Yet doth this accident and flood of fortune
So far exceed all instance, all discourse,
That I am ready to distrust mine eyes,
And wrangle with my reason that persuades me
To

any other trust, but that I'm mad,
Or else the lady's mad; yet, if ’twere so,
She could not sway her house, command her followers,
Take and give back affairs and their despatch,
With such a smooth, discreet, and stable bearing,
As I perceive she does : there's something in't
That is deceivable. But here she comes.

Enter Olivia, and Priest.
Oli. Blame not this haste of mine: if you mean well,
Now

go

with me, and with this holy man Into the chantry by ; there, before him, And underneath that consecrated roof, Plight me the full assurance of your faith,

That

That my most jealous and too doubtful soul
May henceforth live at peace. He shall conceal it,
Whiles you are willing it shall come to note;
What time we will our celebration keep
According to my birth. What do you say?
Seb. I'll follow this good man,

and
go
with

you; And, having sworn truth, ever will be true.

Oli. Then lead the way, good father ; heav'ns so shine, That they may fairly note this act of mine!

[Exeunt.

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Enter Clown, and Fabian.

FABIA N.
Ow, as thou lov'st me, let me see this letter.

Clo. Good master Fabian, grant me another requeft.
Fab. Any thing.
Clo. Do not desire to see this letter.

Fab. This is to give a dog, and, in recompence, defire my dog again.

Enter Duke, Viola, Curio, and Lords.
Duke. Belong you to the lady Olivia, friends ?
Clo. Ay, sir; we are some of her trappings.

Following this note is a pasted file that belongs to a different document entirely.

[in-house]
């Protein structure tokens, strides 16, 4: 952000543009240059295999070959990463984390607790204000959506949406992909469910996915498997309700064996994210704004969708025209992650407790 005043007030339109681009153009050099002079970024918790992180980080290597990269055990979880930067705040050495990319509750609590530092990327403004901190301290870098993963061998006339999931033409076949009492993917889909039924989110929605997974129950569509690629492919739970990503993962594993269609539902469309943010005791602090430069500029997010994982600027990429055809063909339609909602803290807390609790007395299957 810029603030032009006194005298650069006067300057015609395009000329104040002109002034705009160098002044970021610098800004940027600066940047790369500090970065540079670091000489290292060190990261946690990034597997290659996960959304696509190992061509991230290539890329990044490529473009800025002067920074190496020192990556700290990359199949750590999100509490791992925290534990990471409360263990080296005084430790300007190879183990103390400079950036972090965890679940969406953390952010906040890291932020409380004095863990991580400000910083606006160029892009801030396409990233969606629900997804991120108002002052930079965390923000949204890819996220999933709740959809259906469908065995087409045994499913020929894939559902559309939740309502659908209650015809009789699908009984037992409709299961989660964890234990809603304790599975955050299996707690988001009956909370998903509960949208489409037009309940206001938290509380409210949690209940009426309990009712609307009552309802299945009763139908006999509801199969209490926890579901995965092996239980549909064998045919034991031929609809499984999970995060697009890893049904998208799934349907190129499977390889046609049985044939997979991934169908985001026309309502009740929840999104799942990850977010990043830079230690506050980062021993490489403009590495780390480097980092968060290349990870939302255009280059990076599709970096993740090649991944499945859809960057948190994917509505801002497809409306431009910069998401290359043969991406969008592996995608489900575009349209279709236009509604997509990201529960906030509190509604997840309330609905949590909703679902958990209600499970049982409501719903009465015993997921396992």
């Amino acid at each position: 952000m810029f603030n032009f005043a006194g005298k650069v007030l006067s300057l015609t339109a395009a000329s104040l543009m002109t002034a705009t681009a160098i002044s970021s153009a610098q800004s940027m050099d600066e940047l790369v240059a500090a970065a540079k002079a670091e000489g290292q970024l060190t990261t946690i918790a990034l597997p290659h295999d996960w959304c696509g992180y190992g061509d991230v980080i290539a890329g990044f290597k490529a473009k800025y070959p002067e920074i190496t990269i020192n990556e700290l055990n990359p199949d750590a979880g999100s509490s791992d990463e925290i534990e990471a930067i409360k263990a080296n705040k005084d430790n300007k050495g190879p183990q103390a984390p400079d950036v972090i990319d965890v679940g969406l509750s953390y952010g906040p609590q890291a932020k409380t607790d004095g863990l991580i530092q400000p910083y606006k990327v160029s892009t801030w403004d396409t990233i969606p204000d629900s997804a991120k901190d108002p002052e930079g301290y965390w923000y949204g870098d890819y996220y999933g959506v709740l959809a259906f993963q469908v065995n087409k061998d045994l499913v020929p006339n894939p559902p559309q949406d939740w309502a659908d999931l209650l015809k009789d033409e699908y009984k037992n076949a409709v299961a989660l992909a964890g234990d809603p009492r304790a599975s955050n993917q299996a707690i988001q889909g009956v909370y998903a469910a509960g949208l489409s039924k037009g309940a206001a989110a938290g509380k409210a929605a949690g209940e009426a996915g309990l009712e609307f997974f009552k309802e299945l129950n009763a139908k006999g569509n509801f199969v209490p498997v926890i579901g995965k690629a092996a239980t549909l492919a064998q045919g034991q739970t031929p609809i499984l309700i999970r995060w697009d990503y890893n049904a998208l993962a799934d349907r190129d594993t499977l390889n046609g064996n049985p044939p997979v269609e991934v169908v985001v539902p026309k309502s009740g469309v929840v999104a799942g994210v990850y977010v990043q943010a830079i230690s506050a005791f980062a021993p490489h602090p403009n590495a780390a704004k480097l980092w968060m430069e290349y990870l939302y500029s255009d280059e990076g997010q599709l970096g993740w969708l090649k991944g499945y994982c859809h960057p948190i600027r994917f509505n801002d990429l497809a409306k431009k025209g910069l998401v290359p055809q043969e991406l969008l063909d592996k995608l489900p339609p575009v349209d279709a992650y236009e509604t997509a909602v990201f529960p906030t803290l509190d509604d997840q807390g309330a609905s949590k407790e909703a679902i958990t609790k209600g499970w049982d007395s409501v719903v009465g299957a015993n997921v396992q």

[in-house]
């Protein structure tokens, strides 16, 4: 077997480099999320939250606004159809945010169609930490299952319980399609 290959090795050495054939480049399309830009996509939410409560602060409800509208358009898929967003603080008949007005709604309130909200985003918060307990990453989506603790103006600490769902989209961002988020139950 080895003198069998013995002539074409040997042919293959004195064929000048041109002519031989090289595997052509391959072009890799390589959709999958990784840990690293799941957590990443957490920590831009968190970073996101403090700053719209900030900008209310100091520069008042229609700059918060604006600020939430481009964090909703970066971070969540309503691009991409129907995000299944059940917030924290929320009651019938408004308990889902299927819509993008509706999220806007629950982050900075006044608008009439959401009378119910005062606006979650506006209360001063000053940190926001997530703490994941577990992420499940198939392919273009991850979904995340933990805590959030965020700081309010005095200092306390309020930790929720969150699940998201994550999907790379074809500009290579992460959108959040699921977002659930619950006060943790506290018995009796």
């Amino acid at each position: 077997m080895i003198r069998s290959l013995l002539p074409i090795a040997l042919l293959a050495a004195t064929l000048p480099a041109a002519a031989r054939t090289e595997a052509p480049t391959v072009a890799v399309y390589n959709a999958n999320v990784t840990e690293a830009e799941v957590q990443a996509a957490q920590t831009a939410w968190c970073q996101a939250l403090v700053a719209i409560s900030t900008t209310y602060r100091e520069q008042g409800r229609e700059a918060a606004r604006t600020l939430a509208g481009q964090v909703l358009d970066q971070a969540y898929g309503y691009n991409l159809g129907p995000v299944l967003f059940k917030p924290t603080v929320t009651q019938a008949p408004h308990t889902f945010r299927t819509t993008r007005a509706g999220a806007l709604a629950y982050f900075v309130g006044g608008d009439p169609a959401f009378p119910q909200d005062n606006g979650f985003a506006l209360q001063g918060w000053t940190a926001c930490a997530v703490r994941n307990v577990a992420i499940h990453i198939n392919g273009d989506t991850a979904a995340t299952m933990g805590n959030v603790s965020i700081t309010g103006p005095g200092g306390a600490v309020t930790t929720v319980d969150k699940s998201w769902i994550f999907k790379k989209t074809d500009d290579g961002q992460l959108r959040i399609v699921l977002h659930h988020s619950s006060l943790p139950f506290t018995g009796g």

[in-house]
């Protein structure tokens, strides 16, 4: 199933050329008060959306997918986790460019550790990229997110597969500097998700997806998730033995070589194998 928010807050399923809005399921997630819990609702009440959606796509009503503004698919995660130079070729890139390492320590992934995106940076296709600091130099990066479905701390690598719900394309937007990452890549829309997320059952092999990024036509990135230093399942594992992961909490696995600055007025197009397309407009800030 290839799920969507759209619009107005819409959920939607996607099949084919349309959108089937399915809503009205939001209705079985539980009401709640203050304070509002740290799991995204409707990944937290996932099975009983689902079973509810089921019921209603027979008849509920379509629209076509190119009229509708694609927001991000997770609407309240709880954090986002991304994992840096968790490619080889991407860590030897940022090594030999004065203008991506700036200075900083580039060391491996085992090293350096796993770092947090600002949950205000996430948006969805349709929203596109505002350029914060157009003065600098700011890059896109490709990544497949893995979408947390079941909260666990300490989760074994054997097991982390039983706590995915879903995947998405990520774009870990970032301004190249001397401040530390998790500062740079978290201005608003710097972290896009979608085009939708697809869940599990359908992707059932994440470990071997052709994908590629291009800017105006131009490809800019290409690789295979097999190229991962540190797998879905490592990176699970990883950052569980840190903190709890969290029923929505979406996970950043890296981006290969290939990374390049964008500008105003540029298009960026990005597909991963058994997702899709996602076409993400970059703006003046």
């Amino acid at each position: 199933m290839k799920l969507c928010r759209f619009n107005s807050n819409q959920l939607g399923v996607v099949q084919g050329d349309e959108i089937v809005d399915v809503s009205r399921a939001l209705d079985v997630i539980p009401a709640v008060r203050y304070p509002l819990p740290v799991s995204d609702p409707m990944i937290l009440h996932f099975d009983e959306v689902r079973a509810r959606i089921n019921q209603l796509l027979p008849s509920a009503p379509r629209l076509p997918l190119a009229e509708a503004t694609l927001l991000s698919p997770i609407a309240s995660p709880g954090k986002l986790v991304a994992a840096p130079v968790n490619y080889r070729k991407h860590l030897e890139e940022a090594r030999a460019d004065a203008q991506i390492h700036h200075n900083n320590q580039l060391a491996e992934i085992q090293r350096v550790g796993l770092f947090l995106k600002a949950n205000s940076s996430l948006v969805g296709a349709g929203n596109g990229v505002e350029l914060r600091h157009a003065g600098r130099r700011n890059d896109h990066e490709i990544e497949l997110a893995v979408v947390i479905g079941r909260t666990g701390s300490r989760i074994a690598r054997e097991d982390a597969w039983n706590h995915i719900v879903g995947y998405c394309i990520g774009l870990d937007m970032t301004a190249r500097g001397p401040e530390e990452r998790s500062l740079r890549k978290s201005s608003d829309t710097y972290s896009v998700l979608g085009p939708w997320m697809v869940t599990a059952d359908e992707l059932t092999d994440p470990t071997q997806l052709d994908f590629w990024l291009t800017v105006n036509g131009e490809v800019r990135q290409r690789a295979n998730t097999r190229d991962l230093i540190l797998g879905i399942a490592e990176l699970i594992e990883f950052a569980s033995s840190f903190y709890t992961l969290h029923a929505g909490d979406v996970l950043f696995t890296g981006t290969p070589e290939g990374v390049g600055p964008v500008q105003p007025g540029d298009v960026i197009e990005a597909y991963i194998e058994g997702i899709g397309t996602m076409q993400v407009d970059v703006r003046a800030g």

Duke. I know thee well; how dost thou, my good fellow?

Clo. Truly, fır, the better for my foes, and the worse for my friends.

Duke. Just the contrary; the better for thy friends.
Clo. No, fir, the worlé.
Duke. How can that be?
Clo. Marry, fir, they praise me, and make an ass of me; now

my

my friends.

my foes tell me plainly, I am an ass: so that by my foes, sir, I profit in the knowledge of myself; and by my friends I am abused: so the conclusion to be asked is, if your four negatives make your two affirmatives, why, then the worse for my friends, and the better for my foes.

Duke. Why, this is excellent.
Clo. By my troth, fir, no; though it please you to be one of
Duke. Thou shalt not be the worse for me; there's gold.

Clo. But that it would be double-dealing, sir, I would you could make it another.

Duke. O, you give me ill counsel.

Clo. Put your grace in your pocket, fir, for this once, and let your flesh and blood obey it.

Duke. Well, I will be so much a finner to be a double-dealer : there's another.

Clo. Primo, secundo, tertio, is a good play; and the old saying is, the third pays for all: the triplex, fir, is a good tripping measure, as the bells of saint Bennet, fir, may put you in mind, one, two, three.

Duke. You can fool no more money out of me at this throw; if you will let your lady know, I am here to speak with her, and bring her along with you, it may awake my bounty further.

Clo. Marry, sir, lullaby to your bounty till I come again. I go, sir; but I would not have you to think, that my desire of having is the fin of covetousness: but, as you say, sir, let your bounty take a nap, I will awake it anon. [Exit Clown.

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Enter Antonio, and Oficers.
Vio. Here comes the man, sir, that did rescue me.

Duke. That face of his I do remember well;
Yet, when I saw it last, it was besmear’d
As black as Vulcan, in the smoke of war :
A bawbling vessel was he captain of,
Vol. II,